Like any great creative endeavor, Pixar and Unkrich reached out to consultants that could help them celebrate Mexican culture.

Pixar brought in Latino playwright Octavio Solís, Chicano cartoonist Lalo Alcaraz and Disney’s Latino Cultural Adviser Marcela Davison Avilés to make sure the story respected the subject matter. Unkrich told Vanity Fair, “we had an enormous responsibility to tell this story right and to not lapse into cliche or stereotype.”

Alcaraz was brought on as a consultant, even after his outspoken criticism of Disney.

When Disney tried to copyright “Dia De Los Muertos,” Alcaraz quickly became one of the company’s most vocal critics. Years before the controversy, Alcaraz released a calendar featuring cartoons that called out Disney’s attempts at cultural appropriation. Rather than ignore the Alcaraz’s complaints, Unkrich and Pixar brought the cartoonist on as a consultant.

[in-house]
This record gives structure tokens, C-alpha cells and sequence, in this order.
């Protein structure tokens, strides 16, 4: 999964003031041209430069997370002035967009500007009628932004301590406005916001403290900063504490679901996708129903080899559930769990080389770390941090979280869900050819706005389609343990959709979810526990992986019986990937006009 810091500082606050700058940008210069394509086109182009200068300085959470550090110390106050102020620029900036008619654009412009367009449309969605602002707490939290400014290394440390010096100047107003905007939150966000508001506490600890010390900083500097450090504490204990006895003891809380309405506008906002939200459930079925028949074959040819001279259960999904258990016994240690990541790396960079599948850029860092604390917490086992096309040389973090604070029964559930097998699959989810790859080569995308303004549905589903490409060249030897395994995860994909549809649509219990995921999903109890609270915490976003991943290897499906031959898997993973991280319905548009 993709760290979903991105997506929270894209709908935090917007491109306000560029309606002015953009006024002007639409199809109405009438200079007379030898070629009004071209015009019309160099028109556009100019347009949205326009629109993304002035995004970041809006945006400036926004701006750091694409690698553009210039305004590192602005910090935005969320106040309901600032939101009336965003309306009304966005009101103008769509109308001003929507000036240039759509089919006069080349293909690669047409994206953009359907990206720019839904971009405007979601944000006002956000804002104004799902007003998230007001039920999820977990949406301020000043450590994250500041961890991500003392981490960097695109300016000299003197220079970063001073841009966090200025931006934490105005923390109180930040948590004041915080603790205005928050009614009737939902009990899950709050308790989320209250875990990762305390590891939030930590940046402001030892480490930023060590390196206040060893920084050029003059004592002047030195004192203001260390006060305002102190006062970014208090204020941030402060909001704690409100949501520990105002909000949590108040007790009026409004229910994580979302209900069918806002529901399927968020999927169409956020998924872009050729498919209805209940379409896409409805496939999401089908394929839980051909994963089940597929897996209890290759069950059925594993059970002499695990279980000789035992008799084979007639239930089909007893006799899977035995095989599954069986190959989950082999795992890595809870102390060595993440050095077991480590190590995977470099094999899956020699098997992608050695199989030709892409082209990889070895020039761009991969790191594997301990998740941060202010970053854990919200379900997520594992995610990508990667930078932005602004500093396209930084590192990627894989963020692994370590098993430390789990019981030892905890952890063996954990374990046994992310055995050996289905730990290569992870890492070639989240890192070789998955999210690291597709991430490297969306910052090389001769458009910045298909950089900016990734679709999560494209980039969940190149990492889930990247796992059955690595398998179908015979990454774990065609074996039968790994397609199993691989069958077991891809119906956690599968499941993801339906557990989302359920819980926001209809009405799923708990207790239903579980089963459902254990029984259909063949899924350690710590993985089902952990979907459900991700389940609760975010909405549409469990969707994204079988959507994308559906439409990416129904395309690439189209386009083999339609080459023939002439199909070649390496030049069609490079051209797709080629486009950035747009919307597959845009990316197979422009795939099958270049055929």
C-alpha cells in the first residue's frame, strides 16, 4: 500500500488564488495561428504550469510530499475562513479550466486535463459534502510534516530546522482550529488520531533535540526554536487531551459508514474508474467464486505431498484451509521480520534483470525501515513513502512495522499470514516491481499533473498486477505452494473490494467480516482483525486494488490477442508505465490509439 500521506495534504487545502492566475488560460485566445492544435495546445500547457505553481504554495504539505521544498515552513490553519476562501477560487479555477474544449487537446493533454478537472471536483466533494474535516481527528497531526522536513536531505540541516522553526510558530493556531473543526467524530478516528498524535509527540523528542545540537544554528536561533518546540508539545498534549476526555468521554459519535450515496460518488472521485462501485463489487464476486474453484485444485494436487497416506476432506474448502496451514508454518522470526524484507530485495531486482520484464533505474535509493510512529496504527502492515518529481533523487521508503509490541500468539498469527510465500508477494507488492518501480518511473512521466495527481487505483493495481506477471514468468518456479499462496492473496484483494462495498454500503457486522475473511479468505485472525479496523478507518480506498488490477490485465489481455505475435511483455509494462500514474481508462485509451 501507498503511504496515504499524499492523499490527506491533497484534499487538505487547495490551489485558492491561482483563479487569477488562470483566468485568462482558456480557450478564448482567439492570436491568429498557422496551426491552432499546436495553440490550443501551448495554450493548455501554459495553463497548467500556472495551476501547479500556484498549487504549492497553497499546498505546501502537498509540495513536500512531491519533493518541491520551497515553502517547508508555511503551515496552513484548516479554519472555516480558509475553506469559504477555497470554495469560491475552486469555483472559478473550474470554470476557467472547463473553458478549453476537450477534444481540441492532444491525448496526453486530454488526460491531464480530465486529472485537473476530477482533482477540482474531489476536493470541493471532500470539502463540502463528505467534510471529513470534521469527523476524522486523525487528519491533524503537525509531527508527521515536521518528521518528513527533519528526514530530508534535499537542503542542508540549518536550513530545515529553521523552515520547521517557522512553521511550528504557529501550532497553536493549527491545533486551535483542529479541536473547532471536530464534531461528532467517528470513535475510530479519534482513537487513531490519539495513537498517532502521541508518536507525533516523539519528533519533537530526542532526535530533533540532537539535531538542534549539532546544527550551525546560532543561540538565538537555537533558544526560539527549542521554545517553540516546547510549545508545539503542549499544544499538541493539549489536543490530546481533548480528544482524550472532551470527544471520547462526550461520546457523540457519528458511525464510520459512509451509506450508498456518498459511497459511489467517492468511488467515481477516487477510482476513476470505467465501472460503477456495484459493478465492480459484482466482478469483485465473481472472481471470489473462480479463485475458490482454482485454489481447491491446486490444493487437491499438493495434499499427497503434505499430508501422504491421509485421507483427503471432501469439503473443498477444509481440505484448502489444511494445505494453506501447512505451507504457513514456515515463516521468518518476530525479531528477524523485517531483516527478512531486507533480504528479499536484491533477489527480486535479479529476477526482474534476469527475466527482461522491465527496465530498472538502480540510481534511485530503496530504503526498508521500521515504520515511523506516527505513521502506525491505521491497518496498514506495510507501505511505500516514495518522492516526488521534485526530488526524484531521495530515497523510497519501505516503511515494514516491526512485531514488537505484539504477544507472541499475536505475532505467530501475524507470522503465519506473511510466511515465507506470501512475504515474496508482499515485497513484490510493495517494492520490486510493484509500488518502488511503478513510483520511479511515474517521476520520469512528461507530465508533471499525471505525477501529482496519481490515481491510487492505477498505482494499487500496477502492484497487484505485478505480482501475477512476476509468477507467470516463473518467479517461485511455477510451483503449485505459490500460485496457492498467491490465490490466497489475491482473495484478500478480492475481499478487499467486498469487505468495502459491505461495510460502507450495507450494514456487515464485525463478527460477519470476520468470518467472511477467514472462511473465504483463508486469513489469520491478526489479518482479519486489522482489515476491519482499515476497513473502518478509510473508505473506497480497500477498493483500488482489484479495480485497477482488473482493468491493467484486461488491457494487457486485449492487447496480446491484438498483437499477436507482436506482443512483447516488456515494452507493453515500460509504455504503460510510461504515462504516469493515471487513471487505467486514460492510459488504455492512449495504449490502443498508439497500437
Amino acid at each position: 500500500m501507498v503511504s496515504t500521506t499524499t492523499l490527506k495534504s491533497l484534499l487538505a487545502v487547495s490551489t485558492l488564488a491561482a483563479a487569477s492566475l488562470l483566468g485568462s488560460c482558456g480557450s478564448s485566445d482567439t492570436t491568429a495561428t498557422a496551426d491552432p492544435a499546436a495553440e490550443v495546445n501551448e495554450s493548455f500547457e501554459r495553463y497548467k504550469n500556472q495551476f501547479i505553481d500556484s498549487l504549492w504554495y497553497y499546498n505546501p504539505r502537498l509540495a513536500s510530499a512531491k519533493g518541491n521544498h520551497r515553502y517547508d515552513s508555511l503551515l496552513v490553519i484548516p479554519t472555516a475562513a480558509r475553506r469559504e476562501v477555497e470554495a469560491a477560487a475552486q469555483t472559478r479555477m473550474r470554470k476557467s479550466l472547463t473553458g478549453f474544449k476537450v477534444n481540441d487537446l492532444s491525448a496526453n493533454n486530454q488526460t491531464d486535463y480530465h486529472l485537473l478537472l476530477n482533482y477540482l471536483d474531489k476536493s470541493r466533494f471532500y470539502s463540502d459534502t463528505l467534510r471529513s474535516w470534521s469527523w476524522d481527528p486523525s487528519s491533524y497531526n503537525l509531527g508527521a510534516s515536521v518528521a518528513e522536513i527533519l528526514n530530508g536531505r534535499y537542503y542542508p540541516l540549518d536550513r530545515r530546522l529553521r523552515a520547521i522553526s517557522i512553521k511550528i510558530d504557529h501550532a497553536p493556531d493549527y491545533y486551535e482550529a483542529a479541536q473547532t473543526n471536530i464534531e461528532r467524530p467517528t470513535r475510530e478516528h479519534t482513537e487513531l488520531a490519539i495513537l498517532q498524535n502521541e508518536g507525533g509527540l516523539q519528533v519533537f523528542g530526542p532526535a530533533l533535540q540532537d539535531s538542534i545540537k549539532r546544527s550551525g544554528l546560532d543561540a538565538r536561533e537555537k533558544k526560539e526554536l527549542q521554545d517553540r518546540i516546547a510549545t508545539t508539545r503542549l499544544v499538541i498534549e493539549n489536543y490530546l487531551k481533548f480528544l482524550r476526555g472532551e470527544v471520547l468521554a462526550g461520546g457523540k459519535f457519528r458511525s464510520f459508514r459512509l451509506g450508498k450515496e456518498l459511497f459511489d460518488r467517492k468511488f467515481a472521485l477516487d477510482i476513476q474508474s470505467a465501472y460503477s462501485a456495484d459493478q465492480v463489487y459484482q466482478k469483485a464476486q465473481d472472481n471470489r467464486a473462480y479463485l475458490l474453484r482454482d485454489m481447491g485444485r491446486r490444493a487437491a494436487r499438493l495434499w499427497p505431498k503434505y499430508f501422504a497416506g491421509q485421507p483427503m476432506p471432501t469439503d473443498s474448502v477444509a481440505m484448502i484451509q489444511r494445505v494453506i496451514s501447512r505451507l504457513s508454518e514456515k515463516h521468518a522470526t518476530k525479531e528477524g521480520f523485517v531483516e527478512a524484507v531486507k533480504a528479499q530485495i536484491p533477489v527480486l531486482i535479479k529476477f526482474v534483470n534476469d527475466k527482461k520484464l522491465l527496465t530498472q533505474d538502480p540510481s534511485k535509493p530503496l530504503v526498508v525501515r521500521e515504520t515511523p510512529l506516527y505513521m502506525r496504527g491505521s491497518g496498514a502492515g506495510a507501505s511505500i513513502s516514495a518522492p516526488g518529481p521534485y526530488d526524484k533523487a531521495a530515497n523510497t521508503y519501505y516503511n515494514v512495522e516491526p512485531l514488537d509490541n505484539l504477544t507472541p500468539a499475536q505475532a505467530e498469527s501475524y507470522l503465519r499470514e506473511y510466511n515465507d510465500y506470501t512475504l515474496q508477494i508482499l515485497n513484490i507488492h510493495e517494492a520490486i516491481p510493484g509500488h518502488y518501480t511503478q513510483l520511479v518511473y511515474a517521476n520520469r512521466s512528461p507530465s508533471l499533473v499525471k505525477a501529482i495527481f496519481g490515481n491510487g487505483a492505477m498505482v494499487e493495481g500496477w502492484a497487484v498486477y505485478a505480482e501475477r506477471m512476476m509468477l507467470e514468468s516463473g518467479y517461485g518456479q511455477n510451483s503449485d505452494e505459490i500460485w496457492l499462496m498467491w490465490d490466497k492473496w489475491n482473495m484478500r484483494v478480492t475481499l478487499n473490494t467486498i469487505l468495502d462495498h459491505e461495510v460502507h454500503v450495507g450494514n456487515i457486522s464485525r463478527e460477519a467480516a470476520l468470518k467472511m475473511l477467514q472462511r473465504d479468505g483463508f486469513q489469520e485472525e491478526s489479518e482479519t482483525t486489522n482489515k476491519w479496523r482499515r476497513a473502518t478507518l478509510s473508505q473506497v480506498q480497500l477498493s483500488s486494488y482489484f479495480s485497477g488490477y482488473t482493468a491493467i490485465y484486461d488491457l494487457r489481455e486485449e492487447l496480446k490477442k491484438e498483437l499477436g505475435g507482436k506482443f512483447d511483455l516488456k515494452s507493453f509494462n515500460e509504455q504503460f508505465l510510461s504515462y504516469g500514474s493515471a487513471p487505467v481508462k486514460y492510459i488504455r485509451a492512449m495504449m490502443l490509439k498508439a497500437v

Thanks to the collaborators efforts, Unkrich has called “Coco” a “Love letter to Mexico.”

“The best way to bring people in and have them empathize with others,” Unkrich told Vanity Fair, “is through storytelling. If we can tell a good story with characters audiences can care about, I’d like to think that prejudices can fall aside and people can just experience the story and these characters for the human beings that they are.” This is arguably what Pixar is all about.

Mexico’s music plays a huge role in the film.